Treating Venous Disease with Vein Ligation & Stripping

Our Cardiovascular Services provide patients with the latest innovations in vascular care and clinical therapies. At University of Utah Health, our board-certified vascular surgeons specialize in treating all types of conditions that lead to venous insufficiency and varicose veins. We offer surgical and non-surgical treatment options to help you customize the treatment plan that fits your needs best.

What Is Vein Ligation & Stripping?

Vein ligation and stripping is a surgical procedure we use to remove veins that are severely damaged in the legs, which cause venous insufficiency or varicose veins. Once we remove the damaged vein, other veins in your body will take over to allow blood flow in that part of your leg(s).

Who Is a Candidate for Vein Ligation & Stripping?

You might be a good candidate for this surgery if you:

  • have severe venous insufficiency,
  • have very large varicose veins,
  • are at risk of getting venous skin ulcers or already have skin ulcers,
  • experience frequent aching or heaviness in your legs,
  • have severe leg pain,
  • have a job that requires you to stand for long periods of time, or
  • have veins that are damaged in places where superficial veins (those closer to the skin's surface) connect to deeper veins.

Your vascular surgeon may discuss other options instead of surgery if you:

  • are older,
  • have other medical conditions that put you at a higher risk for surgery complications,
  • have poor circulation in the arteries of your leg (large blood vessels that carry oxygen from your heart to your body),
  • have swelling or other fluid buildup in the area of your varicose veins because of lymphedema,
  • have a skin infection,
  • are at higher risk for blood clots, or
  • are pregnant.

What to Expect at Your First Appointment

At your first appointment, you will meet with a vascular surgeon who will ask you about your medical history and discuss your concerns with venous insufficiency and/or varicose veins. They will examine your legs and look for other symptoms, such as swelling, skin discoloration, or varicose veins. Any symptoms that aren't visible, such as itching or pain, should also be discussed with your provider.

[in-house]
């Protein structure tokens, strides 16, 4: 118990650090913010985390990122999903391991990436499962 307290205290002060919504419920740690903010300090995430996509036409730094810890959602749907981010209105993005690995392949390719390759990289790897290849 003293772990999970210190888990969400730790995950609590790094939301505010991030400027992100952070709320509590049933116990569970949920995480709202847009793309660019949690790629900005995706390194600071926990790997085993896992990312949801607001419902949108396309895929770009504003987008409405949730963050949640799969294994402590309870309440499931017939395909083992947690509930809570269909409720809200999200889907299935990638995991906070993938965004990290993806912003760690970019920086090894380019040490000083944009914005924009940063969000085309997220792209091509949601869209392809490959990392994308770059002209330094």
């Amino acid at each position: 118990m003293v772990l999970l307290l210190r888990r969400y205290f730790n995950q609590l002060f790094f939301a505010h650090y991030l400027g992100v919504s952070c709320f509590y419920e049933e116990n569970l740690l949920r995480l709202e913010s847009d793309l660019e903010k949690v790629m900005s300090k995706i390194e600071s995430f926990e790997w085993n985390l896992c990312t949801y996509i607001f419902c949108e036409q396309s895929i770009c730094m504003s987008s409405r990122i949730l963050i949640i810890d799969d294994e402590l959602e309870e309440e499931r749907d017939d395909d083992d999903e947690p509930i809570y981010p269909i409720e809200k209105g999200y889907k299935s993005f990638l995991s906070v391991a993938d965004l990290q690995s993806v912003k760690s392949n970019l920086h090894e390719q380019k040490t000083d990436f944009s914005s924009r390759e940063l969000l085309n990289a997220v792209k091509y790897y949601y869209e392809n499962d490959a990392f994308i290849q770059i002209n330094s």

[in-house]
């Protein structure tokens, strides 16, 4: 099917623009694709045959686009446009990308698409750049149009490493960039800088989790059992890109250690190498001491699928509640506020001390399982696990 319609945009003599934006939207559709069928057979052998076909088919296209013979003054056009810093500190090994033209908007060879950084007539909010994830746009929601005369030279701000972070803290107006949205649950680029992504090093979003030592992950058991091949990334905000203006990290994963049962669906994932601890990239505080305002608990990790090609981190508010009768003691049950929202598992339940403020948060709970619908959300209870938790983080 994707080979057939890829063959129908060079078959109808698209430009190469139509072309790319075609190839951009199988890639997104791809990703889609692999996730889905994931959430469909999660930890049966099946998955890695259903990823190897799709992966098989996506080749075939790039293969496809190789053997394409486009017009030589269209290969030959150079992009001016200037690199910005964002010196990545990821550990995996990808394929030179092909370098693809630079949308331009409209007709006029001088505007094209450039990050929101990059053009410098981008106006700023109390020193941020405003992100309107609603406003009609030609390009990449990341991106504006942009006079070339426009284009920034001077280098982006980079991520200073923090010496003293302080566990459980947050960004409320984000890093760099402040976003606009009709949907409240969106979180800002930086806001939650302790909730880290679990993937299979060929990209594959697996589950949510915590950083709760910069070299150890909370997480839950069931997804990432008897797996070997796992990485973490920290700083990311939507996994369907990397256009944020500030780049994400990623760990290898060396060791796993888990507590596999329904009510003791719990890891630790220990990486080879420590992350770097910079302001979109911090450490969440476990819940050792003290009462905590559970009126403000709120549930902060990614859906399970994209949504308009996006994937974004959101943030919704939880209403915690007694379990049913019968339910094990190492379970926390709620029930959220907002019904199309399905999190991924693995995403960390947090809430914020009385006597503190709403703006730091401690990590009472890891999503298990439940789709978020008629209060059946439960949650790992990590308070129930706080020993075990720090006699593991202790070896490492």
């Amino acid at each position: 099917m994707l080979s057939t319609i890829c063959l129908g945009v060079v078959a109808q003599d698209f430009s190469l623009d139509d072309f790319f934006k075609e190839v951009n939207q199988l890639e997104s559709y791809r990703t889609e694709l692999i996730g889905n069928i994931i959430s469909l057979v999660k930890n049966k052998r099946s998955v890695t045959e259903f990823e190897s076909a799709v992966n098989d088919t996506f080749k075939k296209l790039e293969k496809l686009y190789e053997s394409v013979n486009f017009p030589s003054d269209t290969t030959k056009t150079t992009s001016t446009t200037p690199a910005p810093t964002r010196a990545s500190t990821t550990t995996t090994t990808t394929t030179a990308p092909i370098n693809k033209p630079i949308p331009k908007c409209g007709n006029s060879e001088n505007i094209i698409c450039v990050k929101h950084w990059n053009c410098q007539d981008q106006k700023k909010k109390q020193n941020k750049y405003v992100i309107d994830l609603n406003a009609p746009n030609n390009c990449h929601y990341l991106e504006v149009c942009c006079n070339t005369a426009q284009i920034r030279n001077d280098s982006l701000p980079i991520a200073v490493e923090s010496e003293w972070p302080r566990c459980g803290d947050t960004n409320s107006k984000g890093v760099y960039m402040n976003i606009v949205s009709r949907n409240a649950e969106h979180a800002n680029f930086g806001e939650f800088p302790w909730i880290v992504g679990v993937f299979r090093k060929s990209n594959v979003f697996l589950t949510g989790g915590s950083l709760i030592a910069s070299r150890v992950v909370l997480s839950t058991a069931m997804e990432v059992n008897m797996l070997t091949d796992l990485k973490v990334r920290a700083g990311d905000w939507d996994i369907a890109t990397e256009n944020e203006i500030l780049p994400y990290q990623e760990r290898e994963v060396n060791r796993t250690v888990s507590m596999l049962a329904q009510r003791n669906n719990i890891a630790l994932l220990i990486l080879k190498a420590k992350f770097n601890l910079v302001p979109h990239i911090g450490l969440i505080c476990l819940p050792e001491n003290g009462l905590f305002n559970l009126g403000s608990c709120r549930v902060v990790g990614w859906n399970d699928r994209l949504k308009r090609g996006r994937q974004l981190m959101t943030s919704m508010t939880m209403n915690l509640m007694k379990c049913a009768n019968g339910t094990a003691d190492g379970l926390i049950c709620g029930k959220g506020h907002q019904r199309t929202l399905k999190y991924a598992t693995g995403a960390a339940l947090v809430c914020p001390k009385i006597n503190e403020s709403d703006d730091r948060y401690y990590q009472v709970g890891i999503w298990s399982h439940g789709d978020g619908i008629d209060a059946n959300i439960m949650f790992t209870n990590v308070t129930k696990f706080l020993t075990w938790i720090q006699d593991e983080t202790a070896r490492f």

We may order an ultrasound to see what is happening inside your veins. We will run a small handheld device (called a transducer) over the top of your skin to see images of the veins inside your legs. These ultrasound images will help us create the best treatment plan for you.

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Vein Surgery: Ligation & Stripping

How to Prepare for Surgery

Vein ligation and stripping is a minor surgery. Most people can go home immediately after this procedure. You will be put to sleep under general anesthesia. It’s important to follow your surgeon’s instructions to prepare for surgery.

  • Do not eat or drink anything after midnight the night before surgery.
  • You may need to temporarily stop taking some of your current medications before surgery.
  • If you smoke, stop at least one day before surgery (or sooner if you can).

Plan to have a family member or friend drive you to and from surgery. You will not be able to drive yourself after coming out of anesthesia.

Your surgeon and the anesthesiologist will meet with you before the surgery to discuss the procedure and answer any questions you have.

What Happens during Surgery

The procedure will take approximately one to two hours. Your vascular surgeon will make two small incisions (cuts)—one in the groin area (near the top of the damaged vein) and another in your thigh or calf (at the bottom of the vein).

Your surgeon will tie off the top of the vein to stop blood flow. A thin, flexible device will be threaded through the damaged vein. Your surgeon will use the device to pull the entire vein out through the incision (cut) at the bottom of the vein.

Once the vein is removed, the surgeon will stitch up your incisions and apply bandages to them. If you have other varicose veins in the same leg, your surgeon may make additional incisions (cuts) to remove these damaged veins. This procedure is called phlebectomy or microphlebectomy and can be done at the same time as vein stripping and ligation surgery.